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As the big day approaches, the Anuvahood star talks to the Gazette about his views on youth cinema

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Adam Deacon may have just been shortlisted for a prestigious BAFTA Rising Star award, to be revealed this weekend. But for many in Hackney he is there already.

Walking along the Narrow Way, he gets stopped by two people in the space of minutes. “Yeh blud, great film,” shouts one man in a woolly hat, while a schoolboy darts a notebook under his nose and asks for an autograph.

“It’s usually the kids that recognise me,” says Adam.

“It’s good, I don’t mind it. I can walk around Hackney no problem. But I can’t take the bus – I had to stop that a while back.”

The former Stoke Newington School pupil, 28, rose to prominence after starring in Noel Clarke’s hit films Kidulthood and Adulthood.

But it is since he directed and acted in the urban spoof Anuvahood, released last year, that he has been dubbed “The New Face of Youth Cinema”.

Adam plays Kenneth, or Kay – a wannabe MC who disastrously turns to selling weed after his family loses their possessions to bailiffs.

After quitting his job at “Laimsbury’s”, Kay vows to become a respected gangster – with disastrous consequences.

The film went down a storm with some audiences, making £2million at the UK box office. But others were less convinced.

“A British urban spoof that is irredeemably lame and unfunny,” wrote Phelim O’Neill in the Guardian. “Anuvahood isn’t exactly begging for a sequel,” said the Metro.

“You can slate the film as much as you like,” says Adam

“I wanted to please young people. If it was a film that related to the under-25s then that’s fine with me.

“But when reviewers talk about this film like it’s ridiculous, saying that young people don’t talk like this – or that it shouldn’t have been allowed to be made in the first place – that makes me angry because it dismisses a whole demographic out there. There are kids out there that don’t want to go to see the King’s Speech. They want to see a film for them.

“I want to be at the forefront of films for young people. There are a lot of people making films for young people who aren’t young and they’re not from that world, so they don’t know about the dialogue. I personally think young people see through it. You have to write what you know.”

Adam Deacon was raised on the former Kings Crescent Estate in Stamford Hill by his English mother. His Morrocan father left when he was two.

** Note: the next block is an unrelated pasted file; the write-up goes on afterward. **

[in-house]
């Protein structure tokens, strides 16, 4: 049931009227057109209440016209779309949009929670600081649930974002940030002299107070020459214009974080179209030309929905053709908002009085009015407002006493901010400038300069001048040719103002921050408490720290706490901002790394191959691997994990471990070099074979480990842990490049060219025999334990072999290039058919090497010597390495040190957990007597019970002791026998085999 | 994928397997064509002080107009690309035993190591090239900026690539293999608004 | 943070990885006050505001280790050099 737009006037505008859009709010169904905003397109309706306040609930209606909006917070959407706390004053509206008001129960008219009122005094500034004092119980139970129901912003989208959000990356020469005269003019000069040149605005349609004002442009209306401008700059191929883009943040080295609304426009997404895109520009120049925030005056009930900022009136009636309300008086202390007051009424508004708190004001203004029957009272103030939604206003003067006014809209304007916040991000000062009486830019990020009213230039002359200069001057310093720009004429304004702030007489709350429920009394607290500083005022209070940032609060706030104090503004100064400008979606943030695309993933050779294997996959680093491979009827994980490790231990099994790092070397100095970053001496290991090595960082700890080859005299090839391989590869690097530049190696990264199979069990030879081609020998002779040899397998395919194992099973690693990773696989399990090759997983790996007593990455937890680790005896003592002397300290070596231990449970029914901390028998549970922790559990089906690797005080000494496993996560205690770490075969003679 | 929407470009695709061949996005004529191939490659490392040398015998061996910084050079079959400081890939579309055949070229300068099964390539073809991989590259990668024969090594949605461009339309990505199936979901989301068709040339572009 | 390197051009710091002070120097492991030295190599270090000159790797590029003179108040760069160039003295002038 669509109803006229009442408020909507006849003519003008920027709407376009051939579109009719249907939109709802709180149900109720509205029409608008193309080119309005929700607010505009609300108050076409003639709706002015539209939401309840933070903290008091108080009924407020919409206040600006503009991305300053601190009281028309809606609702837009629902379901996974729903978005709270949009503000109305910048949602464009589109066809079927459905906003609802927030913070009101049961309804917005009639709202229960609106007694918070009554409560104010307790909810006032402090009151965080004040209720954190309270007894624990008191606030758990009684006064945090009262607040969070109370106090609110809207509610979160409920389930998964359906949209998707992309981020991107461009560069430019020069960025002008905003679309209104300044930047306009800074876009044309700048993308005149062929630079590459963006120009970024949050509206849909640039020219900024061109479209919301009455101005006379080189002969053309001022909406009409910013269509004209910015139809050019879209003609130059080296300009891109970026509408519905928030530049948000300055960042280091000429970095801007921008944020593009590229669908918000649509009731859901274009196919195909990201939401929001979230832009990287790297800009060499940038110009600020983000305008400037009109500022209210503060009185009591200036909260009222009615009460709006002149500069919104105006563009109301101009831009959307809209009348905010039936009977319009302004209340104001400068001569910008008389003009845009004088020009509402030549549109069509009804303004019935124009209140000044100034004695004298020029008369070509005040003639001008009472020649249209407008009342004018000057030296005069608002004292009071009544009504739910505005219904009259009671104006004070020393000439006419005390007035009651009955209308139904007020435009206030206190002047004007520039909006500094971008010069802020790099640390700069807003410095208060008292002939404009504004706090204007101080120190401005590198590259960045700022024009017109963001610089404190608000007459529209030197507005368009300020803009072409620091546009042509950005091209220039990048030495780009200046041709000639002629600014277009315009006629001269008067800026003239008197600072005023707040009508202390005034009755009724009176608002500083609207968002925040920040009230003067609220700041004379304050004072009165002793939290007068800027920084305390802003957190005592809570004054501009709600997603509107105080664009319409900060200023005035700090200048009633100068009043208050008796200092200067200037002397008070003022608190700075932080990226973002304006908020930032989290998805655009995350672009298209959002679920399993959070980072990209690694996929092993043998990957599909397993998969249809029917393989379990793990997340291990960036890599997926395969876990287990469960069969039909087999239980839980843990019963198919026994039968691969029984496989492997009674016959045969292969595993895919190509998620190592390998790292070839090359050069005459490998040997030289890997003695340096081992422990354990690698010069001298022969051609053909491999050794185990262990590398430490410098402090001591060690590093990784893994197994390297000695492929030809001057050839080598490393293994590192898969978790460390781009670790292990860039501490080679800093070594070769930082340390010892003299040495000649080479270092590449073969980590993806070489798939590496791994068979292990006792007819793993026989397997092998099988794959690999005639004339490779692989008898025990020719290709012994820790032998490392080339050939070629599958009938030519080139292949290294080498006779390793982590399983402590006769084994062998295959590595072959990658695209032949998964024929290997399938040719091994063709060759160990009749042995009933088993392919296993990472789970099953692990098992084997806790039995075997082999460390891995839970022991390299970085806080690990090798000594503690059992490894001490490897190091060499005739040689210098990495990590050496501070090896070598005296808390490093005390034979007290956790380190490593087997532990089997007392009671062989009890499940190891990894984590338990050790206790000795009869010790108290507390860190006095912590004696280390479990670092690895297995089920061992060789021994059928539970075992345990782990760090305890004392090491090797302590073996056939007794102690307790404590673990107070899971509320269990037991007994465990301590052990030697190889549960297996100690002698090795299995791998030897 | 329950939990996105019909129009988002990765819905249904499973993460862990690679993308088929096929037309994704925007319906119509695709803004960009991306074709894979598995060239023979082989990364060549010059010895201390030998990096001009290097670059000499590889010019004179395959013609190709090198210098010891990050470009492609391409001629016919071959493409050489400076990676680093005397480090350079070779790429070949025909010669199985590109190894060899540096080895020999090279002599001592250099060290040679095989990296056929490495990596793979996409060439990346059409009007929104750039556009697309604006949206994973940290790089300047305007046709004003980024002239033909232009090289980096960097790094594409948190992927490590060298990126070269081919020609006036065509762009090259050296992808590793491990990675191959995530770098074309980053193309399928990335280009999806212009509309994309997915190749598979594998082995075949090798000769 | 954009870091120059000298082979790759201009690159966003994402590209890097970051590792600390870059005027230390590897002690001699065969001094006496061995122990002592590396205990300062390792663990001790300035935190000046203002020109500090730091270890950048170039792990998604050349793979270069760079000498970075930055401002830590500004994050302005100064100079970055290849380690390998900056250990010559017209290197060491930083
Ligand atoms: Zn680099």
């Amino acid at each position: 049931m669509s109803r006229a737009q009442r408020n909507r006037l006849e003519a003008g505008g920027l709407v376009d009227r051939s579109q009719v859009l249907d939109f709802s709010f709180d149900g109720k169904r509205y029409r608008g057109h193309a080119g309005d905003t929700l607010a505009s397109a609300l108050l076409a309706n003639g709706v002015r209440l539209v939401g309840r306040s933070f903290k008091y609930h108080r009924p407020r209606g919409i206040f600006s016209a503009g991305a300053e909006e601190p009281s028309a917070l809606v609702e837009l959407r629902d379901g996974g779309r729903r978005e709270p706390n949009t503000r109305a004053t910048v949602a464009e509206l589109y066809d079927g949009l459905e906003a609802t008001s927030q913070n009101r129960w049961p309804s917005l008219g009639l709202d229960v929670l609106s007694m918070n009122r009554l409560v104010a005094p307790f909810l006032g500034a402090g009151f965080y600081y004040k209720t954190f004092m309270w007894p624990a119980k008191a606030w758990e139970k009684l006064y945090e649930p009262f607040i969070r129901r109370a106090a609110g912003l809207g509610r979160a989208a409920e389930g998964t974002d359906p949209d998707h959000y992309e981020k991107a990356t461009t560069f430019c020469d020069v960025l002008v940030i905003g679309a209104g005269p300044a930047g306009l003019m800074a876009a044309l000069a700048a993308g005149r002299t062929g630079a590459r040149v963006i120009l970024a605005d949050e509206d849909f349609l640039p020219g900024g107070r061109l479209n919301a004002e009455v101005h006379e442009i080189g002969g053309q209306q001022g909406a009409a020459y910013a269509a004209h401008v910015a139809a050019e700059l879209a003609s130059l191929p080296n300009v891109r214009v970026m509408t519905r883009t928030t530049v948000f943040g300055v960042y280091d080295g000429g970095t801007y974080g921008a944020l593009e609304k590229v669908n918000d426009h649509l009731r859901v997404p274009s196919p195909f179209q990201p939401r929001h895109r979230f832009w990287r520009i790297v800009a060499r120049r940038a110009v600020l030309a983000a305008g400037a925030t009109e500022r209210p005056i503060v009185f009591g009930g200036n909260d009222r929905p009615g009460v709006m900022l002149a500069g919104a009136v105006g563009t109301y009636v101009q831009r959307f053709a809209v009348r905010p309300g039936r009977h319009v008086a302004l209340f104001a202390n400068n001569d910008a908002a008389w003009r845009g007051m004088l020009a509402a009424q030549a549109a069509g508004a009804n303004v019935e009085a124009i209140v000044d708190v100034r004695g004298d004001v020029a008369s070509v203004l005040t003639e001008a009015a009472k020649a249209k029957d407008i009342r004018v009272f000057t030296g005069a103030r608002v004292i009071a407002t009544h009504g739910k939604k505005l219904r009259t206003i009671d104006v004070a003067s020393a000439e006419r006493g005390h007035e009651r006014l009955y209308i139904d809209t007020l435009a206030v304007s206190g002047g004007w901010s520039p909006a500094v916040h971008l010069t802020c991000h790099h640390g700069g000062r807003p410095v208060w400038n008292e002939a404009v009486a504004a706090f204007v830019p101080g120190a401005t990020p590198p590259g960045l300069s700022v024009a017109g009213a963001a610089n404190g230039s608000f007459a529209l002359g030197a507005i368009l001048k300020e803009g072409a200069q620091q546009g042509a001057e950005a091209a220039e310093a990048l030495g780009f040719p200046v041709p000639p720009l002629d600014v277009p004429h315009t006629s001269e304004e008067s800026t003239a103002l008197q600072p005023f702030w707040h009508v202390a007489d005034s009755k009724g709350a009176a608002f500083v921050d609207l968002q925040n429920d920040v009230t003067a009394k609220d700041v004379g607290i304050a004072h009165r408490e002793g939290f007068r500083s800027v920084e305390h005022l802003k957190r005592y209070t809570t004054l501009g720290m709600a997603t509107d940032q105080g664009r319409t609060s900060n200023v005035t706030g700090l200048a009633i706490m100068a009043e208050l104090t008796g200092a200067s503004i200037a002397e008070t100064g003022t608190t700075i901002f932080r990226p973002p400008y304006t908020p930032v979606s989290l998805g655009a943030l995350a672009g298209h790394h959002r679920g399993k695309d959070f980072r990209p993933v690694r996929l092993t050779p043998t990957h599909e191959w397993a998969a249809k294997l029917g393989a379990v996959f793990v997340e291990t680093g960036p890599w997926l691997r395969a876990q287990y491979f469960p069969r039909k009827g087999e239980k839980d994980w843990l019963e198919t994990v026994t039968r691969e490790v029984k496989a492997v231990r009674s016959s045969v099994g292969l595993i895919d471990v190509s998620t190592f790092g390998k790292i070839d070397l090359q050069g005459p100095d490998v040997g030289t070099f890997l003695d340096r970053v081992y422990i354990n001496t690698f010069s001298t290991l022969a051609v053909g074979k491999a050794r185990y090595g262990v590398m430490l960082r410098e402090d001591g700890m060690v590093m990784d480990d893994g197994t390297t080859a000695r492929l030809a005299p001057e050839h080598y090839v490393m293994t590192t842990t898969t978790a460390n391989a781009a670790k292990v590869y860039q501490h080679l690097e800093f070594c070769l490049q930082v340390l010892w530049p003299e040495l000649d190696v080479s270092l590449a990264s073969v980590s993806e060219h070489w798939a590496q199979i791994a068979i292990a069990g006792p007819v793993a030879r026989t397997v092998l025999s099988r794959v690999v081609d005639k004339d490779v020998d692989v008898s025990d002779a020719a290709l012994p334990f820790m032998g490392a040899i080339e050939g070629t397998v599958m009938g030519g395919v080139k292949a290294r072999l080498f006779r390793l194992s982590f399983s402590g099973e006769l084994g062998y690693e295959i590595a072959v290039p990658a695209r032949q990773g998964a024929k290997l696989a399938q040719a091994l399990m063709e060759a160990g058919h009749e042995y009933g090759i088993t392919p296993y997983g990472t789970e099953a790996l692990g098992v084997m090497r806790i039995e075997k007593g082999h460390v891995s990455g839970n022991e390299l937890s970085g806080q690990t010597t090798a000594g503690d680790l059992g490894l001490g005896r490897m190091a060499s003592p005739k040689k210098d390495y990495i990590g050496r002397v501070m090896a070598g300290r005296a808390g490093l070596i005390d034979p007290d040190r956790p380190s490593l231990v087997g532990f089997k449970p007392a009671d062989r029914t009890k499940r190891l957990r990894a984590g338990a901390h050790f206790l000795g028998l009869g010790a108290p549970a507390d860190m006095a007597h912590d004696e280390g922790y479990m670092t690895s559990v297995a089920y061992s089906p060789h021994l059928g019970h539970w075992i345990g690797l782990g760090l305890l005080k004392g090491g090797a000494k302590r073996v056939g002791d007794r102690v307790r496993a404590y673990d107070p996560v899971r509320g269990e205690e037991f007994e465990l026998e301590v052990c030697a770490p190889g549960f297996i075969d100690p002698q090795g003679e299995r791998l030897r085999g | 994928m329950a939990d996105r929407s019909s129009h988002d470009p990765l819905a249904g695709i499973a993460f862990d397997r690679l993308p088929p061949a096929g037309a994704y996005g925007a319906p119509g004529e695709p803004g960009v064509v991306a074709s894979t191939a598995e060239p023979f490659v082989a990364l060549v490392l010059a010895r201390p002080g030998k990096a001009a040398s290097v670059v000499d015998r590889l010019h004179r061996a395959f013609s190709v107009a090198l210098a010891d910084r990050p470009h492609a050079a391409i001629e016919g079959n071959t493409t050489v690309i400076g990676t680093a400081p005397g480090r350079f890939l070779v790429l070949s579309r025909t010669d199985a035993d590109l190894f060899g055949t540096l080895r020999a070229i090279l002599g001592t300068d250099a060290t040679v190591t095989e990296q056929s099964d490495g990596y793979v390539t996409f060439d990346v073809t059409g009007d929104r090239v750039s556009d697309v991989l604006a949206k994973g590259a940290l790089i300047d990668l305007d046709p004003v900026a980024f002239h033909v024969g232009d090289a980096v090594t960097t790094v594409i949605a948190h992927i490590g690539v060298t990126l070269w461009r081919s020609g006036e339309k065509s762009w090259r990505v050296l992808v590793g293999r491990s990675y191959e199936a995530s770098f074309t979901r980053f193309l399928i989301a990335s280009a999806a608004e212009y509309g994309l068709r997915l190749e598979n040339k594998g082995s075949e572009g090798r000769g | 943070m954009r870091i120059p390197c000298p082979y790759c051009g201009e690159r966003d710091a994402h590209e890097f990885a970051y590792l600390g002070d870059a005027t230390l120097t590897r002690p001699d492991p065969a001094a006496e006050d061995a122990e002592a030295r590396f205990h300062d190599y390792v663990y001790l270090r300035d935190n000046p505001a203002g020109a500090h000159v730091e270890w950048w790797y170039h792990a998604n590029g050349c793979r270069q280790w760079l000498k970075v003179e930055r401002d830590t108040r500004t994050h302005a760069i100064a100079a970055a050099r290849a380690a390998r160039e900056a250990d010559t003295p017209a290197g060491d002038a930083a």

But he left home at 15 and moved into a hostel.

“Me and my mum fell out,” he said. “I didn’t agree with the decisions she made. There were a lot of problems in the household because of my stepdad – for her and for us. I thought, ‘It’s fine if you can put up with it, but not if you put it on your children’. I didn’t understand and I had a lot of bitterness.

“It wasn’t until I was a bit older and things had got better for me that I realised that everyone goes through stuff – especially women – and not everyone is strong. I now know things aren’t going to change but I can be there for her now. It only makes you more upset if you don’t talk to your mum.

“Even if life was tough when I was a kid, I was determined that it wasn’t going to affect my acting. I went into a hostel. It was a hard time. I was trying to learn lines while there were fights going on outside. But I had to stay there to get a council flat.

“That’s when I started hanging around on the streets with my mates. We didn’t cause trouble. We might have had our hoods up most of the time but we were just chilling out. Without that I don’t know whether I could’ve written the stuff I’ve written.”

Adam was encouraged to act by his drama teacher at Stoke Newington School in Clissold Road, who suggested he tried to get a place at Anna Scher – the Islington theatre school which now counts EastEnders stars Michelle Collins and Martin Kemp among its alumni.

It was through a summer school in Year 8 and then a scholarship to regular drama classes that he got his first roles in the long-running BBC soap as well as The Bill.

“She really believed in me from the start,” says Adam, who lists Ray Winstone and Michael Caine as his main acting influences.

Adam’s CV may now include Shank, Bonded by Blood and, of course, Kidulthood and Adulthood – often violent films featuring guns, gangs and drugs – but he is keen to portray life for young people in London in a different light.

“I do believe we’re getting too many gritty urban films,” he says.

“I know we need films with a social message but at the end of the day, we also need to entertain young people. They only have to walk out of their estate to see someone being stabbed. But anyone who has really lived in Hackney knows it’s not all about guns on street corners. Hackney is about big characters. And that’s what I want to show with Anuvahood.

“Anuvahood is about saying don’t be a Kenneth. You get these kids living a bravado, sitting on the top of the bus shouting into their phone and acting all big. But it’s not cool to be a loud mouth, screaming your head off.”

This did not convince one headteacher in Redbridge who last week reportedly banned Adam from giving a talk, sparking angry protests from students.

“That all got out of hand,” says Adam. “They hadn’t even seen the film.”

But he is hoping he has made enough of an impression to be welcomed into the British Academy of Film and Television Arts instead.

“It really is the acceptance,” he says. I’ve really felt I’ve had support from the people out there – but not from the industry. Now to be nominated for a Bafta… It’s like my X Factor. That’s why I’m calling on everyone to vote for me.”

Adam will now go up against Birdsong star Eddie Redmayne and War Horse actor Tom Hiddleston for the Rising Star Award. The winner will be announced at the Royal Opera House in Covent Garden, on February 12.

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